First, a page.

Shared from the 11/30/2017 American Press eEdition


LC Messiah Chorus to present annual show Sunday


Guest artist Noah Lanier, top left, a bass/baritone from Sulphur, will join these six McNeese student soloists when the Lake Charles Messiah Chorus presents its annual performance of “Messiah” at 3 p.m. Sunday in the F.G. Bulber Auditorium at McNeese State University.

The Lake Charles Messiah Chorus will kick off the Christmas season with its annual performance of “Messiah” at 3 p.m. Sunday in the F.G. Bulber Auditorium at McNeese State University.

The performance of Handel’s “Messiah” has been a long-standing tradition in the Lake Area, said chorus member Michael Taylor.

He said the performance has been held on the first Sunday of every December for the last 77 years, except 2011. The chorus was founded during the 1939-1940 school year by McNeese professor Francis G. Bulber, who combined church choirs with university students to perform the work.

The chorus will perform in the auditorium that bears his name and will be conducted by Bulber’s daughter, Colette Bulber Tanner.

“It’s not the Christmas season until I sing the ‘Messiah,’ ” said Taylor, who has performed in the chorus for 44 years.

Taylor said the program tells the story of the life of Jesus from just before his birth until his death.

“This year’s chorus is made up of almost 100 voices that fill the multiple voice ranges of soprano, alto, tenor and bass with beautiful harmony,” said Darlene Hoffpauir, a chorus board member.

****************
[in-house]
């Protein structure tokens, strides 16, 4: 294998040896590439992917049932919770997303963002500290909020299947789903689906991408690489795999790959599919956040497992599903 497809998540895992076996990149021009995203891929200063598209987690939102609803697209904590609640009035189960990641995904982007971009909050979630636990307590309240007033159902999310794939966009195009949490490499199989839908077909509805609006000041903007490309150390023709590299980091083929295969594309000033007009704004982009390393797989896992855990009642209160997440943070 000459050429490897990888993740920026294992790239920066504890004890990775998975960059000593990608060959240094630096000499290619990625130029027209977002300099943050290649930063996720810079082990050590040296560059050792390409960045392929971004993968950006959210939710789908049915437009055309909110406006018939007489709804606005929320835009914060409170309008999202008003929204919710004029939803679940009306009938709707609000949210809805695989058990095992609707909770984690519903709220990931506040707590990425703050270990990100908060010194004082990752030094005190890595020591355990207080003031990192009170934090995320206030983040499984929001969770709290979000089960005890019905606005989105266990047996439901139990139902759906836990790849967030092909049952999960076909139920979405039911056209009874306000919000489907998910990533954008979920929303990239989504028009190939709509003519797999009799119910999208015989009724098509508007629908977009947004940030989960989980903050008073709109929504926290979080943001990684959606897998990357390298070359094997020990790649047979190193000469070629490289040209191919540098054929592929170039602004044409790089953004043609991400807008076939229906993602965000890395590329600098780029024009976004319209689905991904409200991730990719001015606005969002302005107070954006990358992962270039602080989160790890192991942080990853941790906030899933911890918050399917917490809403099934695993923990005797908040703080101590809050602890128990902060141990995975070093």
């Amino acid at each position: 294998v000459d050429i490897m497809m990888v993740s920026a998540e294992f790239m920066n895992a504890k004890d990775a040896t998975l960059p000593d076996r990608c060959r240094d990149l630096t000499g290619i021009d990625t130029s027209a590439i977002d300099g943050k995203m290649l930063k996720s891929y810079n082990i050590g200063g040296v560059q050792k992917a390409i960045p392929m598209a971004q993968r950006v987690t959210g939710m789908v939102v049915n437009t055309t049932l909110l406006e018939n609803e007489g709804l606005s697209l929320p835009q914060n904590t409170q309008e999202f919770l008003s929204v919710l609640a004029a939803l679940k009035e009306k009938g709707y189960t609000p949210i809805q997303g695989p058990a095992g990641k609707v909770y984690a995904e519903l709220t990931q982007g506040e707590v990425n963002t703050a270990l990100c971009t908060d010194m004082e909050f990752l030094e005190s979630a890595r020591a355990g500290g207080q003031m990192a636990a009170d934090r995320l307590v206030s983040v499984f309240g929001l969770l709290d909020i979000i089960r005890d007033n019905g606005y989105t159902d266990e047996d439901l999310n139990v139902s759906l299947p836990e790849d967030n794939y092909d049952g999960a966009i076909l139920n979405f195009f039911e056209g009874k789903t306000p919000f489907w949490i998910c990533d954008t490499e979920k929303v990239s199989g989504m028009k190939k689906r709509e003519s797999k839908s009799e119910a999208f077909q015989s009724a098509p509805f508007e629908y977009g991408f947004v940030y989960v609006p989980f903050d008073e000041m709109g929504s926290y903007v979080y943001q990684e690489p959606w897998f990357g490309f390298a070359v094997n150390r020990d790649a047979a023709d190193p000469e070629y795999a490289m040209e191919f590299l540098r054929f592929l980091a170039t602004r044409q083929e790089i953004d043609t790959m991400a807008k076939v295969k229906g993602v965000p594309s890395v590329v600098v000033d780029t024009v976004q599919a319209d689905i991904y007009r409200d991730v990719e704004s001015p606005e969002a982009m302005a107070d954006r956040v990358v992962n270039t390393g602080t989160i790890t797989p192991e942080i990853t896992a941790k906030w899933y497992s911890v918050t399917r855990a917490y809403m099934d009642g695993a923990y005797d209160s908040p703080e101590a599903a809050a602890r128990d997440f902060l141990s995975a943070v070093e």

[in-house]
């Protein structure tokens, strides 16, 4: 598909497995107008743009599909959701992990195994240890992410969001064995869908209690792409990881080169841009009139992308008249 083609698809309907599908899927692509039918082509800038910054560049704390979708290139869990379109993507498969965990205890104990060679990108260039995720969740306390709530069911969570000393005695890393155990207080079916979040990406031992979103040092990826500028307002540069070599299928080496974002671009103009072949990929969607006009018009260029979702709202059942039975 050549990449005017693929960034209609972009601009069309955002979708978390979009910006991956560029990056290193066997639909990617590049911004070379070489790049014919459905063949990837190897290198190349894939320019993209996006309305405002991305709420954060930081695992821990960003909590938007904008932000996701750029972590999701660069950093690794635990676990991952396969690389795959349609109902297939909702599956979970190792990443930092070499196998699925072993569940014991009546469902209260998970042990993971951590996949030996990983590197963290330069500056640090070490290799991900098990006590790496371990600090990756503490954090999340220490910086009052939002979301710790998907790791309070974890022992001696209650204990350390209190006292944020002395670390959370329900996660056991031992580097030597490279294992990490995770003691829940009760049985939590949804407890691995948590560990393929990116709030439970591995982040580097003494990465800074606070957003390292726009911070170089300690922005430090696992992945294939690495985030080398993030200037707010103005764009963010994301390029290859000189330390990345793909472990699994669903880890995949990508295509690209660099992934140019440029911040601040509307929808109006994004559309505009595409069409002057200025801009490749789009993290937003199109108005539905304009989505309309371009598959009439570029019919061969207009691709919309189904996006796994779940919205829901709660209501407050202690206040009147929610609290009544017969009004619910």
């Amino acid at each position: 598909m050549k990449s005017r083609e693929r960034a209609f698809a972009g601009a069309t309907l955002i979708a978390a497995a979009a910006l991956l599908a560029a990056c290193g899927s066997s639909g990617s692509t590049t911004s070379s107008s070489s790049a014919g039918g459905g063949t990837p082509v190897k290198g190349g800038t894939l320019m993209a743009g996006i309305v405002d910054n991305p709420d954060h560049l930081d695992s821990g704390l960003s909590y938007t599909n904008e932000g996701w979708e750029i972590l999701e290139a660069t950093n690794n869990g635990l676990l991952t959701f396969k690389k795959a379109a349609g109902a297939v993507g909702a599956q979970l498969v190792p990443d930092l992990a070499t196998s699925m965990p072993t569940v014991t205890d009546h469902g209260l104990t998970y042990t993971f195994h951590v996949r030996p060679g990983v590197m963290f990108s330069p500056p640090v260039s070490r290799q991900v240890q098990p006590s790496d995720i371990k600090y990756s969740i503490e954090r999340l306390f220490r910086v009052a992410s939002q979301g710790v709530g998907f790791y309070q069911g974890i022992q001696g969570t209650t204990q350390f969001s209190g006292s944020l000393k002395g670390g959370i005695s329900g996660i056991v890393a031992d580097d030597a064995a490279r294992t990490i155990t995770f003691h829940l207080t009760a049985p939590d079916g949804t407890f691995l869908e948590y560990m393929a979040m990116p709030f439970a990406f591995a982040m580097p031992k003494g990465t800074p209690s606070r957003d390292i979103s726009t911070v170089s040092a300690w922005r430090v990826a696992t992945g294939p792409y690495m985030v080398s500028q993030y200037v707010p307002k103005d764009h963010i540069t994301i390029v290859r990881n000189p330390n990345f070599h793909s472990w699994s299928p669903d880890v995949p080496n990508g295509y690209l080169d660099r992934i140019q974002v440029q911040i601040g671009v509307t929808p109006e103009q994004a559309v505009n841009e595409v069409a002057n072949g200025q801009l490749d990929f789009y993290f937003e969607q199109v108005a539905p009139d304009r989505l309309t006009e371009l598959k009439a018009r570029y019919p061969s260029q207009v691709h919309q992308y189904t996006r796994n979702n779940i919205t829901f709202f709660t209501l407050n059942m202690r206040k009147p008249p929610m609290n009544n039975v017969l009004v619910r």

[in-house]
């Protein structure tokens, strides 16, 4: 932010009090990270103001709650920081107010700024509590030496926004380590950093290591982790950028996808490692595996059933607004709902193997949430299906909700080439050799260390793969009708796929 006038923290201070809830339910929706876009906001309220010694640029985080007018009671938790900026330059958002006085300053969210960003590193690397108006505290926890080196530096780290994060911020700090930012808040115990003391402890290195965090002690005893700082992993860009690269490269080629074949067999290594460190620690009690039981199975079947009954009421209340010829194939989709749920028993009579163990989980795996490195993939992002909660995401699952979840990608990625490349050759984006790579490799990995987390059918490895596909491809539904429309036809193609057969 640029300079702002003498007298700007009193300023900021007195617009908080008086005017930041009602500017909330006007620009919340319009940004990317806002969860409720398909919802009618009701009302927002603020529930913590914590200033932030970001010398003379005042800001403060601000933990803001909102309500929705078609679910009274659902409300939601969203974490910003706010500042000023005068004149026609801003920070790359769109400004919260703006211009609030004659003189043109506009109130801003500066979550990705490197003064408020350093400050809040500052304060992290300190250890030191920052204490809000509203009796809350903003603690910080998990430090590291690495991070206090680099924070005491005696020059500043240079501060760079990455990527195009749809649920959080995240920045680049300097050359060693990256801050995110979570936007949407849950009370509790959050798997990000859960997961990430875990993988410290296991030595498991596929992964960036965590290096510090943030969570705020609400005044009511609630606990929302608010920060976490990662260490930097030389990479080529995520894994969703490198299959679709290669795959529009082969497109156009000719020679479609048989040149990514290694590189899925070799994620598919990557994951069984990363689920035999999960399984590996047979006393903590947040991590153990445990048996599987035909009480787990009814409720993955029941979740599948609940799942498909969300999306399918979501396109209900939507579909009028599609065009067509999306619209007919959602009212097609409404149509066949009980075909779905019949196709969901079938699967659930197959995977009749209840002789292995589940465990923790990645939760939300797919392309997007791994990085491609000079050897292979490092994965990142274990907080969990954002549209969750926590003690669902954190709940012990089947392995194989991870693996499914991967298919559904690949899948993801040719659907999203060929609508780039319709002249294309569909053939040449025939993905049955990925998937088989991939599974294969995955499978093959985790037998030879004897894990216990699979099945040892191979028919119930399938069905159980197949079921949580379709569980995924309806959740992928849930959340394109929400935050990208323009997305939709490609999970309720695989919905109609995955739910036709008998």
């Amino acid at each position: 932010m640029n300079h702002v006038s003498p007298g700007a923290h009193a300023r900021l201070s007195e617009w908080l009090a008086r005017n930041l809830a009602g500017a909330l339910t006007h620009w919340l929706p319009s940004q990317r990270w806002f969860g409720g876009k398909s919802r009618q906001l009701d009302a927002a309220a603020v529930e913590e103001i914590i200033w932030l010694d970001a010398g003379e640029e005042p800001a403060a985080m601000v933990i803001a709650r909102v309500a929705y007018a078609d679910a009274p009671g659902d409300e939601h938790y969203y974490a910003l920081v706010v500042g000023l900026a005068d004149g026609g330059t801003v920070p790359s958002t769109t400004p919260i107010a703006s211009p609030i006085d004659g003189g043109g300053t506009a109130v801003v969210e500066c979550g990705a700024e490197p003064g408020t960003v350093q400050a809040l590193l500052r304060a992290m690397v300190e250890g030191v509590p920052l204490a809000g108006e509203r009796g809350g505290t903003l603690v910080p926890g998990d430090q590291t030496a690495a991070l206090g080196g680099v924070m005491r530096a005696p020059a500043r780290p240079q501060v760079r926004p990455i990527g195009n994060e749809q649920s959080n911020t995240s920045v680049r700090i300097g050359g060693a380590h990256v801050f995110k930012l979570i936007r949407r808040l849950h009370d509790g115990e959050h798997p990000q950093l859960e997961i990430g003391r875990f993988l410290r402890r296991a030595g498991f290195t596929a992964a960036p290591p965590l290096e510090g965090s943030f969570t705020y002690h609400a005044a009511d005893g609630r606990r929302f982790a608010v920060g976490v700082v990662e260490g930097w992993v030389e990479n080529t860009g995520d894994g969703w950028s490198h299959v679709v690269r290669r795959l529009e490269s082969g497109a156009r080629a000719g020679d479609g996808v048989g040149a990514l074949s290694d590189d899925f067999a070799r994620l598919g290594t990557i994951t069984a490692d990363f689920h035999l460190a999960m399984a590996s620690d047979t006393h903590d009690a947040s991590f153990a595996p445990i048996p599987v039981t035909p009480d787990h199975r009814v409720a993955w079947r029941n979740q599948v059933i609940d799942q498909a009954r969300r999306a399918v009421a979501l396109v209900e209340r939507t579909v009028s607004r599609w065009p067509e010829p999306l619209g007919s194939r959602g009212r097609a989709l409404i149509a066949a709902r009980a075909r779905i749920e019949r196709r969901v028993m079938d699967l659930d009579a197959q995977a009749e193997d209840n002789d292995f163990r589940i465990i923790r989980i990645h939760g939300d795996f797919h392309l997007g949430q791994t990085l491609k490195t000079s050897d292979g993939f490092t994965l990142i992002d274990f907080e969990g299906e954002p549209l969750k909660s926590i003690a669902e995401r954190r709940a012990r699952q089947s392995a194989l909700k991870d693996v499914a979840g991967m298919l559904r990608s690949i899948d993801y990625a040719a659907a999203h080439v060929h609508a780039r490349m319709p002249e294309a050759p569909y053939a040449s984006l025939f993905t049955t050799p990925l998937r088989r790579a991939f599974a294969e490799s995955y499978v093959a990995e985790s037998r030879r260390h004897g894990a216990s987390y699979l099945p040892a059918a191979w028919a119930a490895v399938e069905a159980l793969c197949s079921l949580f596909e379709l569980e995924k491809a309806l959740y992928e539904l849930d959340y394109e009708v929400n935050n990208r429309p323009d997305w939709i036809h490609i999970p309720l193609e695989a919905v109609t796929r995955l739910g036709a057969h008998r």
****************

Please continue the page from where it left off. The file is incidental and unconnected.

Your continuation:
The performance will feature soloists from the McNeese choir, as well as an orchestra and local musicians.

This year six McNeese students will be featured as soloists: Layton Bergstedt, Lindsey Bower, Tyler Brumback, Emmie Lancon, Amy Phillips and Ashley Traughber. Also set to perform is guest artist Noah Lanier, a bass/baritone from Sulphur.

The performance comprises seven to 10 selections from Handel’s “Messiah Oratorio” and will feature soloists and music faculty from McNeese, as well as volunteers and Bulber’s wife, Hoffpauir said.

“I felt that musically this was an important piece of work, and spiritually it was special because of its tie to the true meaning of Christmas,” she said.

“This moving work has transcended both time and culture to speak to the very essence of why Christmas even exists — to celebrate the birth of the Savior Jesus Christ. If you only attend one holiday event this season, let it be ‘Messiah.’ ”

Admission is free.

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